government of Damascus submitted reluctantly to the French ultimatum and disbanded its troops. Battle of Maysalun[edit] Main article: Battle of Maysalun In spite of King Faisal's acceptance of France's ultimatum, Yusuf al-'Azma refused to give in. He raised a small body of disbanded troops and civilians, poorly armed relative to the modern, well-equipped professional French Army, and led them to Maysalun. Although he had no illusions about the outcome of the battle, al-'Azma wanted to make it clear that Syria
would not surrender without fighting, in order to deny the French occupation any legitimacy. The Battle of Maysalun
Battle of Maysalun
resulted in a crushing Syrian defeat. The French forces under the command of General Mariano Goybet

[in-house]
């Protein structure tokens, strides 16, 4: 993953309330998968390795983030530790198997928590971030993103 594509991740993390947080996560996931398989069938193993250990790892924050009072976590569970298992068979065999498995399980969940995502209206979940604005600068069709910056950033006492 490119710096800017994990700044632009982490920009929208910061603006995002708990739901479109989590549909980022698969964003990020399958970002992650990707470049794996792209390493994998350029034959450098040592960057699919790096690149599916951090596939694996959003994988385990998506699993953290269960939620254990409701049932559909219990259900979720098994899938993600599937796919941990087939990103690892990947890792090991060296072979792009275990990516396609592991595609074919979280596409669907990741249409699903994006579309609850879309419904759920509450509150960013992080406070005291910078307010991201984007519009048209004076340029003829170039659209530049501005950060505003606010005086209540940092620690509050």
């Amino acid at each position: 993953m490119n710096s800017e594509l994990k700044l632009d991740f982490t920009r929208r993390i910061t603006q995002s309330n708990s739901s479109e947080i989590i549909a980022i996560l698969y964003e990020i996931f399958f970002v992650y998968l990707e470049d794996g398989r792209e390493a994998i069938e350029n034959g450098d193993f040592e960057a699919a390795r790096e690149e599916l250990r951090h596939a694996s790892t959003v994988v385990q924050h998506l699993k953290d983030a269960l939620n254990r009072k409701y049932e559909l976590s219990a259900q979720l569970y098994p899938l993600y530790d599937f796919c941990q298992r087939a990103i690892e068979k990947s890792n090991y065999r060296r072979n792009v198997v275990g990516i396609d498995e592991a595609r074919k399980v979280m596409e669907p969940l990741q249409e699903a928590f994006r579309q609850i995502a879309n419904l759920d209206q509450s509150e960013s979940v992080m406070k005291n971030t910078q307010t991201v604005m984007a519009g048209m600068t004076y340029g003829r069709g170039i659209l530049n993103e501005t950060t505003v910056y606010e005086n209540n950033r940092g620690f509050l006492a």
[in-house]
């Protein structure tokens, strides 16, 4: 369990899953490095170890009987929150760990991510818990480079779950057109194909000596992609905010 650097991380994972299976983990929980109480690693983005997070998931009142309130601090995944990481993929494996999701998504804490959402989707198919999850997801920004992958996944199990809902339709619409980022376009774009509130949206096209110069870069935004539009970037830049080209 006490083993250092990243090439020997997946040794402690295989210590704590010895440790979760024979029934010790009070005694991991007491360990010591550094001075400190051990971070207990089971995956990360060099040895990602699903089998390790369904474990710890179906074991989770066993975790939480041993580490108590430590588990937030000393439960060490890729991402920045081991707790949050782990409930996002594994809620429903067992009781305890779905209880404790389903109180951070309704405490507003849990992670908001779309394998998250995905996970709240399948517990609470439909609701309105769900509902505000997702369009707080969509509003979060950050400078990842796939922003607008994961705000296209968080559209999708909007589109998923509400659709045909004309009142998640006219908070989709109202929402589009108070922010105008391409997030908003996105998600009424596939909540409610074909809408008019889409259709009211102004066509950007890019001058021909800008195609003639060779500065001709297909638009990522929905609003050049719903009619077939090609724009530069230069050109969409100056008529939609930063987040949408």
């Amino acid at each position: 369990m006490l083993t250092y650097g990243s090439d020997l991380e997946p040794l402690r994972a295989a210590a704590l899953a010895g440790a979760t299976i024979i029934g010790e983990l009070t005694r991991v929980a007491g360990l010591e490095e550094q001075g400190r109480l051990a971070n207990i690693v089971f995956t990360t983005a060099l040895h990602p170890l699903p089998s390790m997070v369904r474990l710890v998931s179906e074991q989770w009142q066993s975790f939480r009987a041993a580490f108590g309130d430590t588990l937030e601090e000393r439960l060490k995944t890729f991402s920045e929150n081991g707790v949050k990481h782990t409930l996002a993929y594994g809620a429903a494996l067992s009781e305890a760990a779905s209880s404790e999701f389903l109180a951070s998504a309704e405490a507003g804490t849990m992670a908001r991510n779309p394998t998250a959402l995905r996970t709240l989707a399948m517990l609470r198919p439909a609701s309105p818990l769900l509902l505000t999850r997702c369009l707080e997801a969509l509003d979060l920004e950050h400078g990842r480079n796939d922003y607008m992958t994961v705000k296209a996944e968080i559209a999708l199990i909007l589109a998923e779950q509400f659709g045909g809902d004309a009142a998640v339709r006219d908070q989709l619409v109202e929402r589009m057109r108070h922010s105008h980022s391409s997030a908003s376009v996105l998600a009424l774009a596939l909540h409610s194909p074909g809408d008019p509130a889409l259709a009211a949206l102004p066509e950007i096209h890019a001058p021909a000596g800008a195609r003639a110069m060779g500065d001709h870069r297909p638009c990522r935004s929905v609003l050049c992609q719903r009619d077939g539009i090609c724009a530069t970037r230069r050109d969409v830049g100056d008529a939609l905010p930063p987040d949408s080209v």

Mariano Goybet
easily defeated the Syrian forces. Yusuf al-'Azma
Yusuf al-'Azma
was killed in the battle. Final stages[edit]

Award to French veterans - the Cilicia Levant medal law 18 July 1922

Main article: Siege of Damascus
(1920) The final stage of the war took place on July 24, 1920,[citation needed] when the French forces entered Damascus
without any resistance. The next day, the Arab Kingdom of Syria
Arab Kingdom of Syria
was abolished, and French rule officially reinstalled. Aftermath[edit] Main article: French Mandate for Syria
and the Lebanon Following the San Remo conference and the defeat of King Faisal's short-lived monarchy in Syria
at the Battle of Maysalun, the French general Henri Gouraud established civil administration in the territory. The mandate region was subdivided into six states. They were the states of Damascus
(1920), State of Aleppo
State of Aleppo
(1920), Alawite State (1920), Jabal Druze (1921), the autonomous Sanjak of Alexandretta (1921) (modern-day Hatay) and the State of Greater Lebanon (1920), which became later the modern country of Lebanon. See also[edit]

Syrian Revolution Sultan al-Atrash List of modern conflicts in the Middle East


Occupation 1919-1920